On a Sunday afternoon in late February, a car bomb exploded outside a crowded restaurant in Baidoa and moments later a suicide bomber blew himself up among fleeing survivors.
At least 30 people died in the attack, the latest by Al-Shabaab, a Somali-based Al-Qaeda group that continues to defy predictions of its demise.
Two days before the Baidoa bombings, 14 people were killed when two bombs exploded outside a hotel in Mogadishu.
One was a 200kg homemade bomb, only the second time Al-Shabaab has used such a large device.
The first was in July and the explosion tore the side off a six-storey hotel.
Five weeks earlier, 19 were killed in a bomb and gun attack on a restaurant on Mogadishu’s Lido Beach.
It is not just civilians who are targeted.
On January 15, the fighters overran a military outpost in El-Adde, southern Somalia, manned by up to 200 Kenyan soldiers deployed as part of the African Union peace-enforcement mission, Amisom.
Kenya has refused to say how many soldiers were killed.
Matt Bryden, director of Sahan Research, a Nairobi-based think tank, described the first such attack, on a Burundian forward operating base in Lego last June, as a threshold operation.
Its success meant that assaults on isolated company-sized Amisom units became their standard operating procedure.
Amisom’s effectiveness is hampered by suspicion and jealousy among main troop contributing countries and a lack of coordination, funds, focus and will.
It is also struggling to adapt to a rural counter-insurgency after its eventual success in urban combat pushed Al-Shabaab out of Mogadishu five years ago.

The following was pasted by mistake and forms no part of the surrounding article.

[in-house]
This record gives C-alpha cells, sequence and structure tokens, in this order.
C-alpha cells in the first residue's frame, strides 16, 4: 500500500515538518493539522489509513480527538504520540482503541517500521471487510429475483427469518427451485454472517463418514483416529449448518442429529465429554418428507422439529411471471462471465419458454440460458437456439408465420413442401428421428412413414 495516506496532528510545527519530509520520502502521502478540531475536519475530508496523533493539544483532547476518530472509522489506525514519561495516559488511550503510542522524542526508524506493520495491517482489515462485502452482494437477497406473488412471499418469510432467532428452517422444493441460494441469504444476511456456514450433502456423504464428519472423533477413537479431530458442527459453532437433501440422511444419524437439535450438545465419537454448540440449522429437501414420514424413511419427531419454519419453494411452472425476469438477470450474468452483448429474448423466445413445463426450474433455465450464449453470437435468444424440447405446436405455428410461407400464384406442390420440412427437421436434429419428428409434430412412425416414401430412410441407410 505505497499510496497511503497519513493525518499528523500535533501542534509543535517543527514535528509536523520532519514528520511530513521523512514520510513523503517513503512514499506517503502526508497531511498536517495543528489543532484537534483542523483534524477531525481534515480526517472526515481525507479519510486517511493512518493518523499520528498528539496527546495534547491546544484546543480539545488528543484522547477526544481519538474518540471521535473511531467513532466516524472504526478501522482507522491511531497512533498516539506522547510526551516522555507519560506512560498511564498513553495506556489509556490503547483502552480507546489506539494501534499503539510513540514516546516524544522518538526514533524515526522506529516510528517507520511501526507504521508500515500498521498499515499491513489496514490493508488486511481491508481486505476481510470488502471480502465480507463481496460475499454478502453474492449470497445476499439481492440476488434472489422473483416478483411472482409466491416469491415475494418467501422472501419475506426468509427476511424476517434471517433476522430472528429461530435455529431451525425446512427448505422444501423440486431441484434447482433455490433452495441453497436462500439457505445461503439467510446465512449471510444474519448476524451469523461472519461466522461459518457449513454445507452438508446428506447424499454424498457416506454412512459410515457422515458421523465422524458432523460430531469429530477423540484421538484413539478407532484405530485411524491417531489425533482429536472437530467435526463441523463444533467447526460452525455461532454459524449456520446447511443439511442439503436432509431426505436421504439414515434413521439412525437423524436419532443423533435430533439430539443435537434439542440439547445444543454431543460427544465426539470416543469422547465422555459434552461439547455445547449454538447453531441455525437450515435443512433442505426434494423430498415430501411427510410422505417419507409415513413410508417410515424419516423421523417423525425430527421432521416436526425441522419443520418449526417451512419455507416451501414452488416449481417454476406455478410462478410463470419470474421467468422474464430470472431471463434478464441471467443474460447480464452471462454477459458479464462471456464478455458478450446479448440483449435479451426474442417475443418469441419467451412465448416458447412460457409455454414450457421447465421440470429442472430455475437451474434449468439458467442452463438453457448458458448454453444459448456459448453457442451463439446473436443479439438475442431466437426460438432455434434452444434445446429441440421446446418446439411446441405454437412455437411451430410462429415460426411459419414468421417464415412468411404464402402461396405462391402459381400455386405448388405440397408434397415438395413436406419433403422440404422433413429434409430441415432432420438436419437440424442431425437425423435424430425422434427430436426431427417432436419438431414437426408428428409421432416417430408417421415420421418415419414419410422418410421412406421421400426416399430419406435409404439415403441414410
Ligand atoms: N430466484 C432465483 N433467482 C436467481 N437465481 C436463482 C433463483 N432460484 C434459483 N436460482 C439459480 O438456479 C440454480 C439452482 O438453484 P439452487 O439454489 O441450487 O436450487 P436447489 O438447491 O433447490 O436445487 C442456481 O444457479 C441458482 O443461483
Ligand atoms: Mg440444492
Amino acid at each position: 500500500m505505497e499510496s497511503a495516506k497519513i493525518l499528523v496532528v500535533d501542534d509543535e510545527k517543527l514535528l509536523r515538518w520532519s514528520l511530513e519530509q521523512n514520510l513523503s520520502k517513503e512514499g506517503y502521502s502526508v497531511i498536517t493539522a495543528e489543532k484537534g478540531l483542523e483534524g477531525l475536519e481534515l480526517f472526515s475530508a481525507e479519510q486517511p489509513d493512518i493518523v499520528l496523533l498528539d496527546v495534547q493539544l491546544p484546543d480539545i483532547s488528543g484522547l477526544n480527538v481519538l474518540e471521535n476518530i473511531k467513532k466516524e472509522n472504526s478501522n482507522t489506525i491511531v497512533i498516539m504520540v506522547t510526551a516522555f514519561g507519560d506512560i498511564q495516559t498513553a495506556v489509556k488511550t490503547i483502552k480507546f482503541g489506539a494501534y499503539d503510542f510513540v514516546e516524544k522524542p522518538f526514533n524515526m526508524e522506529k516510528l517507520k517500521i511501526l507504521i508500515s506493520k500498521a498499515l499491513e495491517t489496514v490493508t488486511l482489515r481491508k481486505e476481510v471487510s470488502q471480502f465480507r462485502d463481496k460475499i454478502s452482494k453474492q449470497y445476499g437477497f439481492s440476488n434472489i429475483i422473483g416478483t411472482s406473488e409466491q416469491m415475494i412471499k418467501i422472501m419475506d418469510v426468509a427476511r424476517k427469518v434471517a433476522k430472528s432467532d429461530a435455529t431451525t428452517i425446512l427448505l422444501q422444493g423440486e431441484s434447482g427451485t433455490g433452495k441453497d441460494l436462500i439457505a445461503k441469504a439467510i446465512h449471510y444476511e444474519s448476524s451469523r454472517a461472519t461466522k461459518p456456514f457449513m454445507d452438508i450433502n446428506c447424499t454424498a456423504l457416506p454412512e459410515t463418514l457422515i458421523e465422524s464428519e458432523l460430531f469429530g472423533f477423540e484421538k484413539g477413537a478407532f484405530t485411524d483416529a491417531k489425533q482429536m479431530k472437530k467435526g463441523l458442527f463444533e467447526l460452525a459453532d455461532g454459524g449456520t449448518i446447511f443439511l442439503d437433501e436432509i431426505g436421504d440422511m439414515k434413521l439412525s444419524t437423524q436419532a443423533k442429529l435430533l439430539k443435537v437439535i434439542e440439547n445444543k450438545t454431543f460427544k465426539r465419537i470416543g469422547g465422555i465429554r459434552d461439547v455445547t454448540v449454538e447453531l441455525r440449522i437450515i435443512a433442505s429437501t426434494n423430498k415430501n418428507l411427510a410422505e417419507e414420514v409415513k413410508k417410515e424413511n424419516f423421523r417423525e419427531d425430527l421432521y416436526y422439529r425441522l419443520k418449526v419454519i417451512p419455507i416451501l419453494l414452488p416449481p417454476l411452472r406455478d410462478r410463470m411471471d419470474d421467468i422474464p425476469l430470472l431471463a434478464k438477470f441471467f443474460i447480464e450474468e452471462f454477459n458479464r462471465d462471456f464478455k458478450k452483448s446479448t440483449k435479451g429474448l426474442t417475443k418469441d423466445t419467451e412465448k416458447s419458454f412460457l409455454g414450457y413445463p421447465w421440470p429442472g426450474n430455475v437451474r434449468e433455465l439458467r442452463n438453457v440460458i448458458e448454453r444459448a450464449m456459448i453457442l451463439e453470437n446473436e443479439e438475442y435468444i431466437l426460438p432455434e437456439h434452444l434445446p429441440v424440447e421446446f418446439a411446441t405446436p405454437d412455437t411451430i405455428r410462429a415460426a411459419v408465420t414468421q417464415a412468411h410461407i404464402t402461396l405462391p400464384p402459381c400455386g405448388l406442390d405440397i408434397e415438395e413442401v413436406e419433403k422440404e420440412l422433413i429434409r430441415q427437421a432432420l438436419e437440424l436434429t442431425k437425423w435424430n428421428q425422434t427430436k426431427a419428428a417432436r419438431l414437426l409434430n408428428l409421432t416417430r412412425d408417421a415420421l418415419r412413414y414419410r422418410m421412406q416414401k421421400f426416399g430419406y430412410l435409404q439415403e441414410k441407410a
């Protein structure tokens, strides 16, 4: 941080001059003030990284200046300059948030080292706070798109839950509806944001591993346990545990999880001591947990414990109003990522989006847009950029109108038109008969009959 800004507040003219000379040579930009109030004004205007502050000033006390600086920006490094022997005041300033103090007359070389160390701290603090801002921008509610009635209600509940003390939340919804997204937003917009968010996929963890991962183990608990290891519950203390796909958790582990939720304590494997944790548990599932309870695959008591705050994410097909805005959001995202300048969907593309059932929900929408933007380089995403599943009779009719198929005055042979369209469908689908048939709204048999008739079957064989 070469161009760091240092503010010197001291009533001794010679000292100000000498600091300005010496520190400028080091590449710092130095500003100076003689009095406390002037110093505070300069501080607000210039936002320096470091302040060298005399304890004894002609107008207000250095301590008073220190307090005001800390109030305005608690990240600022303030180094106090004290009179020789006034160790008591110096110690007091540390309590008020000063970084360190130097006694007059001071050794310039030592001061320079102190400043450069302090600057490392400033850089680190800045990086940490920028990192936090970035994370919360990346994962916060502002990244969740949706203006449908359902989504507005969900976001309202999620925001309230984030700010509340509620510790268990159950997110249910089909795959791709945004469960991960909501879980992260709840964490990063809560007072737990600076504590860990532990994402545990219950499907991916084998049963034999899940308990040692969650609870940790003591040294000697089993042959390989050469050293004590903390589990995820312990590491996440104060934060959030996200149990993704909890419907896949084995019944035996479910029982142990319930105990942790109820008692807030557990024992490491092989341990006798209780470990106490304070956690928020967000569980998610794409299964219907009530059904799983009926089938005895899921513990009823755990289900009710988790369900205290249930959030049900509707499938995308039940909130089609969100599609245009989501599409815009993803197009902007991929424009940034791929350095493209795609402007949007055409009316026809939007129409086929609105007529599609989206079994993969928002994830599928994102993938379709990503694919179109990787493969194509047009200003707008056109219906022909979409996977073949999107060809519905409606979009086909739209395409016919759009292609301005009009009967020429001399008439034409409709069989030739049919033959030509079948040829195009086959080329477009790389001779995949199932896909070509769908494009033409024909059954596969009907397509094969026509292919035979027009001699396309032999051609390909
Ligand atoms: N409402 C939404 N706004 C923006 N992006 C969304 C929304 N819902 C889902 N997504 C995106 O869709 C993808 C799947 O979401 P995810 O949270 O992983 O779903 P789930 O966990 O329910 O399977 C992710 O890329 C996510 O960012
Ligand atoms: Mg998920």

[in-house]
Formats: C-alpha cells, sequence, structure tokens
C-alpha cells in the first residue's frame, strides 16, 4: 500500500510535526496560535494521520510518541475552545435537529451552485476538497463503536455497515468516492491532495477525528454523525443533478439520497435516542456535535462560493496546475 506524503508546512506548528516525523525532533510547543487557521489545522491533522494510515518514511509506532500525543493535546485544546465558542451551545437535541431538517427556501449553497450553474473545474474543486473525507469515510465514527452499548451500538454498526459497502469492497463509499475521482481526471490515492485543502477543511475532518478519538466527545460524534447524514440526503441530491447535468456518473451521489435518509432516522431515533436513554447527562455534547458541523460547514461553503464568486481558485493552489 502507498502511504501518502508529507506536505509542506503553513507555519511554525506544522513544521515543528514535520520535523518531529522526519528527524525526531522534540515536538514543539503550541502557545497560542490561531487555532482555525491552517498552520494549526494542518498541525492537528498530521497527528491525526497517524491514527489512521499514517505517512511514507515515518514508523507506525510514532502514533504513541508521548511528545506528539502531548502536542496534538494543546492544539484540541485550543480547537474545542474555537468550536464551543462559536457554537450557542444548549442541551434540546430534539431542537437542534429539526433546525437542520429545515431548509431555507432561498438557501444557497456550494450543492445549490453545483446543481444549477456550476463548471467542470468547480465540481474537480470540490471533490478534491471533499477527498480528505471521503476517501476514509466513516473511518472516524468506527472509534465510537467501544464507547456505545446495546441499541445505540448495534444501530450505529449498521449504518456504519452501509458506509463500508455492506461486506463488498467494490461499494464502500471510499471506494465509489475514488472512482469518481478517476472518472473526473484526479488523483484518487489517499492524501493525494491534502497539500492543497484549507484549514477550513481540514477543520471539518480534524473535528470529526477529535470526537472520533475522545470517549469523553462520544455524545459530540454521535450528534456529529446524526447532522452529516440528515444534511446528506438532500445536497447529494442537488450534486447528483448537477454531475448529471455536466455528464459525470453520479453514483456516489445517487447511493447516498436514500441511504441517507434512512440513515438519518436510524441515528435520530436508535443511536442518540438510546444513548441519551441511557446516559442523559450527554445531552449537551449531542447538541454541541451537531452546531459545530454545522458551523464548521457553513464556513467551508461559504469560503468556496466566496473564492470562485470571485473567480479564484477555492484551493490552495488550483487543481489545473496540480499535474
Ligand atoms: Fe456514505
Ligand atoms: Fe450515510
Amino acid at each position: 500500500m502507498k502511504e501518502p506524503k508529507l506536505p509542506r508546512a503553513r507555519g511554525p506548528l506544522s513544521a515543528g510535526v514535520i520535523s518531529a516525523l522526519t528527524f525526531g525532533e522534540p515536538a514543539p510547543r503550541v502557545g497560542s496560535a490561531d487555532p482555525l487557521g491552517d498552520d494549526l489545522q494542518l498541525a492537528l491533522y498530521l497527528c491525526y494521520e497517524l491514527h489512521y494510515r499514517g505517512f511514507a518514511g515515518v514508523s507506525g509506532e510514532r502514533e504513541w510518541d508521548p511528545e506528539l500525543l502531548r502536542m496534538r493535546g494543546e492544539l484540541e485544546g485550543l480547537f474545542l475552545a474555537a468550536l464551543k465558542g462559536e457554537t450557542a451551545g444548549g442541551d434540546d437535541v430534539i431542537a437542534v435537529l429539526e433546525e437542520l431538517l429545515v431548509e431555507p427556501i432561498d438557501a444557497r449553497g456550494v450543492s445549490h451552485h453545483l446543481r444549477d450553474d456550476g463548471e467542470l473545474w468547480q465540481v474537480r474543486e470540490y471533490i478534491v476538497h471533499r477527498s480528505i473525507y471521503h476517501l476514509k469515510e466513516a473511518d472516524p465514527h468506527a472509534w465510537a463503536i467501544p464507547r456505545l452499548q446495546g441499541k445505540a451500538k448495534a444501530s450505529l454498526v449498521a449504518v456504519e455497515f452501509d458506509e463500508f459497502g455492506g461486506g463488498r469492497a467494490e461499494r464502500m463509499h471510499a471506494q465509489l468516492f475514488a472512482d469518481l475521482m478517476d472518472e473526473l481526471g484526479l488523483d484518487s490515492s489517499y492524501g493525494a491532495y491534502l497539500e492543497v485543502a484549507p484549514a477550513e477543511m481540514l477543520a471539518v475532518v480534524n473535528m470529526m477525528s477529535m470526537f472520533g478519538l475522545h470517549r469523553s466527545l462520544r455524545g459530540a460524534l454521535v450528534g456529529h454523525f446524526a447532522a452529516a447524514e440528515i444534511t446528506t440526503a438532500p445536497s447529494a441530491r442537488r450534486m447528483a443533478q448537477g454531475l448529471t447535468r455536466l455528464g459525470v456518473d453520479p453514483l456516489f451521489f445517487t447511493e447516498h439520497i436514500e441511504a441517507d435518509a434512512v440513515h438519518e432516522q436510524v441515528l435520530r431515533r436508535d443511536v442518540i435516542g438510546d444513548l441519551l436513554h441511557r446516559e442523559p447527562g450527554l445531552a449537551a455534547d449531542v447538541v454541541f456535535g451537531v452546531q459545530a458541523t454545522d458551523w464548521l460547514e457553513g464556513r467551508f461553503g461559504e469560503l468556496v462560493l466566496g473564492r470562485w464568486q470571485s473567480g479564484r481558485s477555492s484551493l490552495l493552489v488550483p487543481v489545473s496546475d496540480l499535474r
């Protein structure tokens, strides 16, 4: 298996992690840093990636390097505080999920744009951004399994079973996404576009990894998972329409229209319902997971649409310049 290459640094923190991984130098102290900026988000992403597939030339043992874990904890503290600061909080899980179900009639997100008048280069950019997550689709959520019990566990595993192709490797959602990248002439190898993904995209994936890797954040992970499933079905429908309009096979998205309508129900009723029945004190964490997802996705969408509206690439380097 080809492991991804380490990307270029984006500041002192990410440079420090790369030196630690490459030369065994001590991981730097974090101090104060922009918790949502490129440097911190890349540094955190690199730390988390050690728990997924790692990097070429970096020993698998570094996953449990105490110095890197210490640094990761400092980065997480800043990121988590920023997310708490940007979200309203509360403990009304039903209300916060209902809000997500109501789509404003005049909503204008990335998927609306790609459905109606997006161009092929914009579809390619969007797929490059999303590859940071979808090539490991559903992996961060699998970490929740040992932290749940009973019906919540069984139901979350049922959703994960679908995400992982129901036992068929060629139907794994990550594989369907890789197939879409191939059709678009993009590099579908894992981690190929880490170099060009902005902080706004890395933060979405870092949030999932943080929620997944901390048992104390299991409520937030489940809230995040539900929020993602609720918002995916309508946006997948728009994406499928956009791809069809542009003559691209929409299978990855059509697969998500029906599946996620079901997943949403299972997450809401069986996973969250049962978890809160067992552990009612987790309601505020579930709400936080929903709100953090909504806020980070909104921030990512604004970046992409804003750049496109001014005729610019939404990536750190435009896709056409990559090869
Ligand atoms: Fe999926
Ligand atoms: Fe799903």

“Amisom is fighting the wrong war,” said Stig Jarle Hansen, a Norwegian academic and author of a forthcoming book on jihad in Africa.
“Troops watch their own backs, they are in their garrisons, they go out patrolling once a week and the rest of the week Al-Shabaab is on top of things,” he said, adding that by enforcing local support, Al-Shabaab can survive for 30 years.
The losses inflicted on Burundians in Lego, Ugandans in Janale and Kenyans in El-Adde have cowed Amisom, which has retreated from some areas.
“Since Amisom is not in an offensive posture, Al-Shabaab has plenty of space to think, plan and prepare,” said Bryden.
One of the first moves by Al-Shabaab leader Ahmed Diriye when he took over in 2014 was to reaffirm the group’s commitment to Al-Qaeda.
And, with a recent revolt by internal Islamic State agitators crushed, suggestions that Al-Shabaab might be collaborating with West Africa’s Boko Haram are implausible.
Under Diriye, the organisation has gained vigour and expanded its regional reach, confounding predictions of its end.
“This is a movement whose membership and horizons are broader than Somalia, and is operationally active in at least six countries,” said Bryden.
Al-Shabaab no longer administers large territories, but has adapted to the new circumstances becoming, “simultaneously weaker and more dangerous,” according to Ken Menkhaus, a professor at Davidson College in the US.
An Al-Shabaab commander was on Thursday sentenced to death in Mogadishu for killing a journalist but far from being defeated, the group appears reborn.